The soil is the issue in Jesus’ story and it represents the heart of man.  Sometimes, when you share the gospel with a neighbor or a friend, you will find that it bounces off of them because of the hardness of their heart.  Perhaps you have shared the gospel with another type of person who seemed to accept it with joy, but in just a short while they walked away from the church and the gospel too.  We have all witnessed the person who seemed to love God and His Word, but the cares of the world became the god that they eventually bowed down to and devoted their life to.  What a blessing it is to share the gospel with someone and see them produce fruit that demonstrates genuine faith in Christ.

On Easter Sunday, we had the privilege to witness Gary and his wife follow the Lord in believer’s baptism.  It was a wonderful way to celebrate the resurrection of Jesus Christ.  Consider the vast amounts of people that surround you, your home, and your church campus that need Jesus.  We often think of the mission field as some place on the other side of the ocean.  Have you considered the field where you work and where you live?  Will you be faithful to go and sow the seed of the gospel and trust God to bring about a harvest in due season?  Perhaps you will encounter people with hearts like the good soil and perhaps someone has been sowing in their soil for years.  Perhaps others have been watering.  Could it be that the Lord would use you in the final stages of this process?  God alone can bring about the harvest, but He is sending out laborers into the fields (1 Corinthians 3:6).  Will you go?

As we go out into the fields with the seed of God’s Word, let us remember that very little has changed through the years with farming.  The seed and the soil are the same.  Certainly there are different pieces of equipment that have made things easier in the process of farming, but the basic idea is still the same.  We must not place more emphasis upon the set design, marketing campaigns, and social media applications than we do the gospel of Christ.  Our confidence must be upon the Word – not the machine.  The tractor cannot produce a harvest.  While the tractor helps in the process, the seed must enter the soil and the good soil must receive the seed in order for a harvest to take place.  When was the last time you passed a large field of crops and thought about what the farmer must have been wearing?  It is my prayer that we will use different tools in our modern age, but that our confidence will remain centered upon God’s power to bring about a harvest through His seed of the gospel. Are you a sower?  What’s in your bag?  If you aren’t scattering gospel seed, don’t expect to see a harvest in due season.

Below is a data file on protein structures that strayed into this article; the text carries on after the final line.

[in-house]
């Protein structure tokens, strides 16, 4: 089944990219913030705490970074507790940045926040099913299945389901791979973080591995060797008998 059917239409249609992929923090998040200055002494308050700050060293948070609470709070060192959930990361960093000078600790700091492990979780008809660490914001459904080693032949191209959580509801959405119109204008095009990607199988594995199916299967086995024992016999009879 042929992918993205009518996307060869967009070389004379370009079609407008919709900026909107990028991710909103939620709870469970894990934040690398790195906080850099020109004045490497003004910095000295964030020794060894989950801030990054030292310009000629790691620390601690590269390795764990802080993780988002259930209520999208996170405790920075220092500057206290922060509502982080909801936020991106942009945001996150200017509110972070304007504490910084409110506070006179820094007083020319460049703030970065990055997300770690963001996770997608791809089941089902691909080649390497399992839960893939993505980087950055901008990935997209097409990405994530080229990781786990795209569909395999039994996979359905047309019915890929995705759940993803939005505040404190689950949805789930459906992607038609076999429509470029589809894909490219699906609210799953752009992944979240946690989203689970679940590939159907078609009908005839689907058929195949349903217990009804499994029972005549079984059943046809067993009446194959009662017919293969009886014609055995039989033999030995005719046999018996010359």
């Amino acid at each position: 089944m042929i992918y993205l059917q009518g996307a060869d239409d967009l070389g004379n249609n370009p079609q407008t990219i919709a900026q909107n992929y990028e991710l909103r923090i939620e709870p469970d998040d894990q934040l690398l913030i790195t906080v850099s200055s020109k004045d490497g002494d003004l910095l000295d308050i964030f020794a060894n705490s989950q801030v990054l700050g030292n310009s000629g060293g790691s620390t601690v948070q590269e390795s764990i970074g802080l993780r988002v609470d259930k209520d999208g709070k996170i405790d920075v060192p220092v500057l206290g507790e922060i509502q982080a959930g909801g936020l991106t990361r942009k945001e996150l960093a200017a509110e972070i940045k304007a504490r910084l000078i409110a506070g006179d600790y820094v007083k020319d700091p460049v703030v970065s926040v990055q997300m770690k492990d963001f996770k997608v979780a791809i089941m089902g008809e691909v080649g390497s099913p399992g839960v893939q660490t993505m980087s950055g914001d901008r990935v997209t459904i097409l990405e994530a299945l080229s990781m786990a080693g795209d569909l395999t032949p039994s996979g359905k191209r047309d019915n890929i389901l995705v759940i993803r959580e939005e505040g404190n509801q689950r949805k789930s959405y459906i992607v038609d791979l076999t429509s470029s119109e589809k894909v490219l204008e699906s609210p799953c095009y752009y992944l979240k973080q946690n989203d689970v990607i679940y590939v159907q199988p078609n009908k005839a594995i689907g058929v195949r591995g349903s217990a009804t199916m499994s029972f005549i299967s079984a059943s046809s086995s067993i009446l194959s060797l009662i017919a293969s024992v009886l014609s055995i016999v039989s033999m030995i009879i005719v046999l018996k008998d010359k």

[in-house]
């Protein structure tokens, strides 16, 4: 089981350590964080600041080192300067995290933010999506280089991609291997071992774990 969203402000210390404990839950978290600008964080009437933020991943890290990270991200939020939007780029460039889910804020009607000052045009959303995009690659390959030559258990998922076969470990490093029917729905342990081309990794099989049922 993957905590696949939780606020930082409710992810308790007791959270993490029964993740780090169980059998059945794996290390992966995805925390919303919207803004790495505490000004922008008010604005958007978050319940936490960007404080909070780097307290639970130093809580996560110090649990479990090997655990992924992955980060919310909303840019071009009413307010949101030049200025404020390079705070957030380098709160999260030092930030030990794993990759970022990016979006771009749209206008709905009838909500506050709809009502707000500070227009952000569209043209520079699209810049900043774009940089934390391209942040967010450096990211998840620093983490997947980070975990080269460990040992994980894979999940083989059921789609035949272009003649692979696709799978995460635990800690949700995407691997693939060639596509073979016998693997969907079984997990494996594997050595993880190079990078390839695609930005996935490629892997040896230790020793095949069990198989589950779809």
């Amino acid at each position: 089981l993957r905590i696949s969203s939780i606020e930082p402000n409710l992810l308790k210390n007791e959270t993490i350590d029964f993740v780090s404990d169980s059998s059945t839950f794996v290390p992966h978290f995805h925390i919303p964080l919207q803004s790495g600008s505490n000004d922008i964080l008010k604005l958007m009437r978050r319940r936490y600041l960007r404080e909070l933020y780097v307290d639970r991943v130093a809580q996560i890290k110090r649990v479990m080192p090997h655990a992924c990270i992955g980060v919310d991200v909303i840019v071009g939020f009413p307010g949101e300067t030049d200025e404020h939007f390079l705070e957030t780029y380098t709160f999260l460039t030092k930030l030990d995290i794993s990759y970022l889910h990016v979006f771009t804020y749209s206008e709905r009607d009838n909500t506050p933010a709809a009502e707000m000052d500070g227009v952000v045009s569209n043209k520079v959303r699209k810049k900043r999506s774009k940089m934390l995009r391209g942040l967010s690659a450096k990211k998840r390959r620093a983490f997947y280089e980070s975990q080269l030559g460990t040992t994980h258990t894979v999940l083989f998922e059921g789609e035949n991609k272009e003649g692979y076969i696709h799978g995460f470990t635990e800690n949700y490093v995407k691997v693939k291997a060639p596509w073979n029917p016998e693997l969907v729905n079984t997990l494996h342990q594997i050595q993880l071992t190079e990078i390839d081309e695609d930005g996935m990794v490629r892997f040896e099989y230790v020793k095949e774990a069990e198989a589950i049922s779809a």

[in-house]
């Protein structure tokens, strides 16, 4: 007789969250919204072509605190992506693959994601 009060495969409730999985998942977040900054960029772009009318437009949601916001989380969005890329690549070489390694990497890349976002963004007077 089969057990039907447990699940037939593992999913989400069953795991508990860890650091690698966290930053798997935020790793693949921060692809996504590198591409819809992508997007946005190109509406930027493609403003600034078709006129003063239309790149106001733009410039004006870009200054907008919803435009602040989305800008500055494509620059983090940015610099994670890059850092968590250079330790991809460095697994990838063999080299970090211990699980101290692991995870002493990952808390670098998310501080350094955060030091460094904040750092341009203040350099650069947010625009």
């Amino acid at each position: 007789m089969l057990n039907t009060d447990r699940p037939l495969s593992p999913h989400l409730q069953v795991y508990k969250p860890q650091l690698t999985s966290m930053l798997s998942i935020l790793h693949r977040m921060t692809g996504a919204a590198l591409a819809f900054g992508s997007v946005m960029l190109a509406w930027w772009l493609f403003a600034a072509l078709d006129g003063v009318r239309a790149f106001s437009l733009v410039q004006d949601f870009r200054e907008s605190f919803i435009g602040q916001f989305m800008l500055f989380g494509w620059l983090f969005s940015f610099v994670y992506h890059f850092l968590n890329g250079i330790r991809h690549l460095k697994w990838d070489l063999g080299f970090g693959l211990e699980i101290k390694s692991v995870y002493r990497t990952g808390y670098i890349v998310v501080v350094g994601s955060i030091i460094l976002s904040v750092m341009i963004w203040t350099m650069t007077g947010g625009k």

As my friend and I left Gary’s home the evening that he turned to Jesus for salvation, I said, “You know who will be rewarded for this before the Lord?”  He said, “Who?”  I said, “There’s a lady he works with who’s a member of our church.  She has been sharing the gospel with him, praying for him, and inviting him to church for years.  We made one visit and he bowed to Christ.  She was the faithful sower.”  There’s a lesson for us all to learn in the story of Gary’s salvation.  We must be focused on biblical evangelism, like a farmer sowing the seed in a field, and trust God to bring about a harvest.

Paul Washer has rightly said, “It is no exaggeration to say that our understanding of regeneration will determine our view of conversion and our methodology in evangelism.”